Getting Ready for Development with Microsoft Dynamics AX 2012 - Part Three: Approach

Back in April, I last wrote in this series about training around getting ready for development with Microsoft Dynamics AX 2012. In that article, I left you with the fact that we will see customers, partners and Microsoft using more and more of the stack for achieving business needs through development.

Continuing down this series of articles, I wanted to now focus on approach. This can be a wide, deep topic that could most likely take an entire book to cover - possibly even several books depending on context and audience. What I want to achieve with this one article is to stress the use of common sense.

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About Brandon George

Brandon George is a Microsoft Dynamics AX MVP, and President, America's Region, for Hillstar Business Intelligence. You may recognize him from his retired blog Dynamics-AX.blogspot.com or his new BI focused blog DataPrimes.com. Brandon brings hands-on implementation and customization experience in Software Development, Database Design, and SQL Server and leads a team that is charged with helping clients put their data to work.

He has extensive experience in information systems including X++ programming, systems analysis, systems design, configuration, and project deployment. His diverse background in information and business systems gives him a great capacity to interact with people from various business areas and levels. He has outstanding analytical, problem solving, and communication skills as well as proven ability to help people understand complex issues.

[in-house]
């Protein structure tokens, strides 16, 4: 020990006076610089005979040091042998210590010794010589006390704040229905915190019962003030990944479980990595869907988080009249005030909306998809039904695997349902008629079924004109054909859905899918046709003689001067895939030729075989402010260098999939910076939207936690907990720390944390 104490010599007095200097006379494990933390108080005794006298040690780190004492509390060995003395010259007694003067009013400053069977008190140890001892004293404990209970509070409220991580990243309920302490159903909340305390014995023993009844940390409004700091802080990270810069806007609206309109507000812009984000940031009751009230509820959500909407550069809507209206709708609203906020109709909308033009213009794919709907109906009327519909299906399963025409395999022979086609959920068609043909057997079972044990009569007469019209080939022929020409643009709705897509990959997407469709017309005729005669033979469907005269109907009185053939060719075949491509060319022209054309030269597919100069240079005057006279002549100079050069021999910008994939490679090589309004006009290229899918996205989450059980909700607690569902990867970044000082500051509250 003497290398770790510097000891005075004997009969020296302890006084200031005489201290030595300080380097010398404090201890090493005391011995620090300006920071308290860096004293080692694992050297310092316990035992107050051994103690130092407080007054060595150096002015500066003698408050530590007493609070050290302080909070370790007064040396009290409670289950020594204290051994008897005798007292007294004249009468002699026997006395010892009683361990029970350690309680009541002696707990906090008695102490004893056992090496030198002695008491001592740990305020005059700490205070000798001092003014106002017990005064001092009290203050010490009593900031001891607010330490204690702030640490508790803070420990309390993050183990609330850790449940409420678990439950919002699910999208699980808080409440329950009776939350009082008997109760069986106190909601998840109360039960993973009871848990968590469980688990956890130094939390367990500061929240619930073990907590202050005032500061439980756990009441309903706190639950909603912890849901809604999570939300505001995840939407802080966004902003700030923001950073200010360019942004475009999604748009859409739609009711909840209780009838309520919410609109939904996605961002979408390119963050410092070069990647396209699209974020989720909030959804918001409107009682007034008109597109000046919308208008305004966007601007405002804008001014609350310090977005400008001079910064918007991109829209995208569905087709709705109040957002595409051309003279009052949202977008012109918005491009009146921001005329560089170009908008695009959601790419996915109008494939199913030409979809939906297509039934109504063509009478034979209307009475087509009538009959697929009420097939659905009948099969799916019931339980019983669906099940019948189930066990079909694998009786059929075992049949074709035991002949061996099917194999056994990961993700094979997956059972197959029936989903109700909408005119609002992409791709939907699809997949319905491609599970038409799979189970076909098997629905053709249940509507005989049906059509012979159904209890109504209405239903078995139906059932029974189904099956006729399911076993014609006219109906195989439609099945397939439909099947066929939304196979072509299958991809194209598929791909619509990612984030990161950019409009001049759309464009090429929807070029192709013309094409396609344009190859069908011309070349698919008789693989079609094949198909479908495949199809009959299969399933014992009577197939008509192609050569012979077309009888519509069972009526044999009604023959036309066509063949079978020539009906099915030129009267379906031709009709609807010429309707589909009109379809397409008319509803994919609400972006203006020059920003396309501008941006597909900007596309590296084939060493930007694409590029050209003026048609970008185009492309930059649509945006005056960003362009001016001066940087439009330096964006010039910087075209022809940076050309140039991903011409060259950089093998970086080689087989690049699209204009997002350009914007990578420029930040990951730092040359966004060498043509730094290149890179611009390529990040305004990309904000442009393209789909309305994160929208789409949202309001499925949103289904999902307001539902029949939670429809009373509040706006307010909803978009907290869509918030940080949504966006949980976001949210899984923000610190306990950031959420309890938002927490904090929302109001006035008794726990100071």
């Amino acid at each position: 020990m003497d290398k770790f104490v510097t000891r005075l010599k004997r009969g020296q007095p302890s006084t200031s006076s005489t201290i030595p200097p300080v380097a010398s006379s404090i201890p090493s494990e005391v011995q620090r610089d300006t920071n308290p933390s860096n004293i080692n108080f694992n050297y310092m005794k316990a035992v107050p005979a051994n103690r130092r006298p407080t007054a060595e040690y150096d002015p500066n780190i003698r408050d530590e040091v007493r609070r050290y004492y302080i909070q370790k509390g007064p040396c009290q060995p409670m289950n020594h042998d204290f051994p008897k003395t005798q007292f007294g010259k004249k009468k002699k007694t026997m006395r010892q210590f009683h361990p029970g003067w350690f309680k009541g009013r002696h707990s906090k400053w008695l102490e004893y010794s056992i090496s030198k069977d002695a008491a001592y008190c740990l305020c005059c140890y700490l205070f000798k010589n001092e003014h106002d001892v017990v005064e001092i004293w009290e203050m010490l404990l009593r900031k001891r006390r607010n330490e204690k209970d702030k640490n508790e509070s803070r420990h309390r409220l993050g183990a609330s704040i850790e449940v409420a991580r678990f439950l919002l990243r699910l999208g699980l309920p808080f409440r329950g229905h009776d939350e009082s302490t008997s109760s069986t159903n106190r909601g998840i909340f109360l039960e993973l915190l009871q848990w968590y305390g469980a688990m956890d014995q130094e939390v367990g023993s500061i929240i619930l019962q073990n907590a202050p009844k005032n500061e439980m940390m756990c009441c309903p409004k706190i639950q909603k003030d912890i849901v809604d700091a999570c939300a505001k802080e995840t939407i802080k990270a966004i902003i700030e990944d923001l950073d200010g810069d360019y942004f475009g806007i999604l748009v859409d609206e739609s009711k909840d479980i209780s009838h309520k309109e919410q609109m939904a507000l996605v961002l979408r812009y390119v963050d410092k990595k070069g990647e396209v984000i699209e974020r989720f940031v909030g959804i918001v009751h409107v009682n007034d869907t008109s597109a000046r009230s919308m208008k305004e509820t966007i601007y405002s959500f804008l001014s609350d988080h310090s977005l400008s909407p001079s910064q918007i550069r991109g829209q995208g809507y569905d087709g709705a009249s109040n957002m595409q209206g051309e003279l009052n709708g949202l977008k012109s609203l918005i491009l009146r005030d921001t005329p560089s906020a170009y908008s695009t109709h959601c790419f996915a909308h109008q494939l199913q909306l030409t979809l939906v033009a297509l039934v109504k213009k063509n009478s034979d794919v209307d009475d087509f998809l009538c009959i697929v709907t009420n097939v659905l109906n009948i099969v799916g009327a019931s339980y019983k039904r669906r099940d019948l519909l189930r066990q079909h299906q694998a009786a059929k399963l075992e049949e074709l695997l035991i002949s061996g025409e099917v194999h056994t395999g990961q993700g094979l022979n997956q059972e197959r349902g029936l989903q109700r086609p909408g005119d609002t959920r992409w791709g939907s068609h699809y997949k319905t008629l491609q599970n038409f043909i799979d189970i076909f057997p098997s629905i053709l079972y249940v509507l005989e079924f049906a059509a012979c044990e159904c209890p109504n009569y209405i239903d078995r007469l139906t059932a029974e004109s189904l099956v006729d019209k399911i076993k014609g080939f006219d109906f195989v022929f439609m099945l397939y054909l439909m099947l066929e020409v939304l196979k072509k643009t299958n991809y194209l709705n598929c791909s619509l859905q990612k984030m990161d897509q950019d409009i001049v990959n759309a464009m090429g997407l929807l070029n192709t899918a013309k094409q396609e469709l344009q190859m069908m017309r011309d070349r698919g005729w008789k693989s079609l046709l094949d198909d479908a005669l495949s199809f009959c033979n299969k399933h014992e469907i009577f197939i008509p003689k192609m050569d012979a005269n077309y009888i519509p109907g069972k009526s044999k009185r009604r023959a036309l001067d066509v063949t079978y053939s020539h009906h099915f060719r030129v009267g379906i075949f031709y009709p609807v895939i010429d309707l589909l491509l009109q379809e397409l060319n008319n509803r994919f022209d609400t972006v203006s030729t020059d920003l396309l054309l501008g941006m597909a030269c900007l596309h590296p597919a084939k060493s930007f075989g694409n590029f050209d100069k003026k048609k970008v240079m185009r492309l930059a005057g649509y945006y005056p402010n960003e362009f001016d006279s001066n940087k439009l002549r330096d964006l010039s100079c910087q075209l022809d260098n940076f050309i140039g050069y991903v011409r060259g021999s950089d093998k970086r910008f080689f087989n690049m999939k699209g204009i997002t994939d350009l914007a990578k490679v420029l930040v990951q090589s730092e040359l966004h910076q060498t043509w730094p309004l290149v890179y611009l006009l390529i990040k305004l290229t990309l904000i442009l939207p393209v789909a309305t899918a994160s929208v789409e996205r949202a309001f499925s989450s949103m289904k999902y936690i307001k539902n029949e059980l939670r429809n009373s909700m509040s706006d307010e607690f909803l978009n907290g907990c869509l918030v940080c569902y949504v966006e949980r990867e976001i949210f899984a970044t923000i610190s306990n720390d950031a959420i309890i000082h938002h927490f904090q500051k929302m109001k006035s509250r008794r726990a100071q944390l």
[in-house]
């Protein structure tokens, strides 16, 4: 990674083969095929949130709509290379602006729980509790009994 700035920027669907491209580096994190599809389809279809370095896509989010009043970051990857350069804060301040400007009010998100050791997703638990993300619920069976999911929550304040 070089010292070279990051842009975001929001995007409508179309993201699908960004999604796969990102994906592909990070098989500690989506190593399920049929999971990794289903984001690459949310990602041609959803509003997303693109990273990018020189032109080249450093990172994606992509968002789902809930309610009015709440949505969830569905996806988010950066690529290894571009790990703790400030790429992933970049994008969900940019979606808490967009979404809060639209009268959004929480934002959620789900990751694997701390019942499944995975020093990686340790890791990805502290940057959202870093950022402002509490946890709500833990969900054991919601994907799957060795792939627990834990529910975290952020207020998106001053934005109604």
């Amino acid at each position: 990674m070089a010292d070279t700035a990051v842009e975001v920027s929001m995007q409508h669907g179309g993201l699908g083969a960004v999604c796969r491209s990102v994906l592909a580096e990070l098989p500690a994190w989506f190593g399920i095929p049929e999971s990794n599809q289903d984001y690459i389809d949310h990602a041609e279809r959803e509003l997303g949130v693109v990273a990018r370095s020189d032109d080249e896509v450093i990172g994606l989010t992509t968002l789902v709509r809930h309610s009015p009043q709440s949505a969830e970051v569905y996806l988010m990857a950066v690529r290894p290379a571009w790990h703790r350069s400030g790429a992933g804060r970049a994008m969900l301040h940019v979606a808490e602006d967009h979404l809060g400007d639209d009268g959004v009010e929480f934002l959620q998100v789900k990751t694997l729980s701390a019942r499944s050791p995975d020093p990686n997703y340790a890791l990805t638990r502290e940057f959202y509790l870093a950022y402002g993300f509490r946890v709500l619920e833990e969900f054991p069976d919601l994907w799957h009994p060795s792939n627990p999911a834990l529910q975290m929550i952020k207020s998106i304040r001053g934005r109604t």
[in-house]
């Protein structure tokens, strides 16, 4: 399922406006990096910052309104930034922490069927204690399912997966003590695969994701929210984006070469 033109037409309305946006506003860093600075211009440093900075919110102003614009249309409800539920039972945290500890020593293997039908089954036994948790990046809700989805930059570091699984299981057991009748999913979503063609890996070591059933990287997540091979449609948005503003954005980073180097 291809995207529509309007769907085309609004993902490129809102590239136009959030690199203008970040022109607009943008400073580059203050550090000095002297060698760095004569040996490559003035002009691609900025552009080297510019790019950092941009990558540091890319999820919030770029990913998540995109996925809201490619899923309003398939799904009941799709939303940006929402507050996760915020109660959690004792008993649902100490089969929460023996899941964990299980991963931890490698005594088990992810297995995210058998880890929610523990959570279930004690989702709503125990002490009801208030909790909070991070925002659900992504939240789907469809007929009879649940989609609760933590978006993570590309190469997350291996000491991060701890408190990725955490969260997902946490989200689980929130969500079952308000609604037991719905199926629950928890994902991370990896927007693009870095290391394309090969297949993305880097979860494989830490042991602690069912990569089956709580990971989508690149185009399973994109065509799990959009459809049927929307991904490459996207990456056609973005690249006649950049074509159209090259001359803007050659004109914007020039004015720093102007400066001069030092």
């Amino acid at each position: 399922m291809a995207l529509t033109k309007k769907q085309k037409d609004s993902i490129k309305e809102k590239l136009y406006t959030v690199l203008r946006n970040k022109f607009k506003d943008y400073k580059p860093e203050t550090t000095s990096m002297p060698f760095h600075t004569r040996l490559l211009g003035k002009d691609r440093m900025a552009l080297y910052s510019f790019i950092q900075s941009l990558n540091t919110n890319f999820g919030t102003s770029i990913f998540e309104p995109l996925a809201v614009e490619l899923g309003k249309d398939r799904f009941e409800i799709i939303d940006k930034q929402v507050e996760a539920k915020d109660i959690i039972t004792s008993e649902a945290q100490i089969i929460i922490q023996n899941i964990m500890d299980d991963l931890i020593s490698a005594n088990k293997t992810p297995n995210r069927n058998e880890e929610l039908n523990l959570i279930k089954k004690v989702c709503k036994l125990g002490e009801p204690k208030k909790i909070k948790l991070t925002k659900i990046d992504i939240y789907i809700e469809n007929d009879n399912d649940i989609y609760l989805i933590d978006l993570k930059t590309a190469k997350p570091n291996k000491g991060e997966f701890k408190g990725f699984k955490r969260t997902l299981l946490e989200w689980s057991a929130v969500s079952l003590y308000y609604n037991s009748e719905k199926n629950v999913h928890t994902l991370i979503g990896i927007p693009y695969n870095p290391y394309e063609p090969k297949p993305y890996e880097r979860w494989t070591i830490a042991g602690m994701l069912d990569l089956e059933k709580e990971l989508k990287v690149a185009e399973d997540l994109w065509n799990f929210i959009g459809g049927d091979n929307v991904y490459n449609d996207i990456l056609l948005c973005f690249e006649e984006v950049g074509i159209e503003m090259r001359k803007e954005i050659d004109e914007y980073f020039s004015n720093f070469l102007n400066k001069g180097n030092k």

Brandon has worked on numerous large scale implementation projects for Microsoft Dynamics AX and MicroStrategy BI.

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Good point!

I wholeheartedly agree. The purpose of the model driven development in AX is to enable developers to focus more on the domain/business value and less on technical aspects.

In AX 2012 the integration with the .NET stack is almost seamless, this means the .NET world is a lot closer than in previous releases and thus in some situations the better choice. You even get deployment and layer-based customization capabilities to your .NET projects.

However, you shouldn't default to use .NET just because you can. In some cases it will be the right choice, in others it won't. The same line of thinking also applies to AX based development - in some cases it is preferable - but not always.

Also, you must appreciate that certain development scenarios in AX are available in Visual Studio - and still offers the ability to focus on domain/business value. So even if you are a seasoned MorphX developer you should embrace Visual Studio - for example when creating reports.

minivan